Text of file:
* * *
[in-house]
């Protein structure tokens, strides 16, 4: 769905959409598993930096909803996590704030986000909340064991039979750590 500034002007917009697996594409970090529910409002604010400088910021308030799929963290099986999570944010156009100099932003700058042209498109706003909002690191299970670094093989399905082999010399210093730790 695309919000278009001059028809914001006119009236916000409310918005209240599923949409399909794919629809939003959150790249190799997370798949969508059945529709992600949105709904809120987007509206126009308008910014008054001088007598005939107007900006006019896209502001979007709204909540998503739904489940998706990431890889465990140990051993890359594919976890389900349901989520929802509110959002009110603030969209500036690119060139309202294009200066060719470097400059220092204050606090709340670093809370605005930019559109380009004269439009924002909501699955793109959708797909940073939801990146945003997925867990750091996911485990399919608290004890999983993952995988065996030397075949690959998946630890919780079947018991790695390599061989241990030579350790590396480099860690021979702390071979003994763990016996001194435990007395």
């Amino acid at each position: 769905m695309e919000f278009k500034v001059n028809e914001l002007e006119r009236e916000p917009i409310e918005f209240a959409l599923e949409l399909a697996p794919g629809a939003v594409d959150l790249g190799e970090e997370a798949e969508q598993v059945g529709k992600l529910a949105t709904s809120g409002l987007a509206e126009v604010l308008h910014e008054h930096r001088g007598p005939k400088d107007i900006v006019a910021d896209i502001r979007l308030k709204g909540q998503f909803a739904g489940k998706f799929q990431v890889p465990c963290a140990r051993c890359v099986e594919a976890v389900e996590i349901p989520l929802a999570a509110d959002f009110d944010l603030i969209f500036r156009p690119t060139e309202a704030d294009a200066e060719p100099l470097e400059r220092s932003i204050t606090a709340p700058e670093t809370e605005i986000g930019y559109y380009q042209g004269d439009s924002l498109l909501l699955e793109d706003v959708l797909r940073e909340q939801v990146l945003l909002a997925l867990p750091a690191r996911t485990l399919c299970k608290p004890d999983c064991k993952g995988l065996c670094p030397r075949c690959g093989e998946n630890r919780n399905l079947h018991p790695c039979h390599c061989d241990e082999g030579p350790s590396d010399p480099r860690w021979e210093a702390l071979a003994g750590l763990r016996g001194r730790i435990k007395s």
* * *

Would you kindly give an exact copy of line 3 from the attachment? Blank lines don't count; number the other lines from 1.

């Amino acid at each position: 769905m695309e919000f278009k500034v001059n028809e914001l002007e006119r009236e916000p917009i409310e918005f209240a959409l599923e949409l399909a697996p794919g629809a939003v594409d959150l790249g190799e970090e997370a798949e969508q598993v059945g529709k992600l529910a949105t709904s809120g409002l987007a509206e126009v604010l308008h910014e008054h930096r001088g007598p005939k400088d107007i900006v006019a910021d896209i502001r979007l308030k709204g909540q998503f909803a739904g489940k998706f799929q990431v890889p465990c963290a140990r051993c890359v099986e594919a976890v389900e996590i349901p989520l929802a999570a509110d959002f009110d944010l603030i969209f500036r156009p690119t060139e309202a704030d294009a200066e060719p100099l470097e400059r220092s932003i204050t606090a709340p700058e670093t809370e605005i986000g930019y559109y380009q042209g004269d439009s924002l498109l909501l699955e793109d706003v959708l797909r940073e909340q939801v990146l945003l909002a997925l867990p750091a690191r996911t485990l399919c299970k608290p004890d999983c064991k993952g995988l065996c670094p030397r075949c690959g093989e998946n630890r919780n399905l079947h018991p790695c039979h390599c061989d241990e082999g030579p350790s590396d010399p480099r860690w021979e210093a702390l071979a003994g750590l763990r016996g001194r730790i435990k007395s």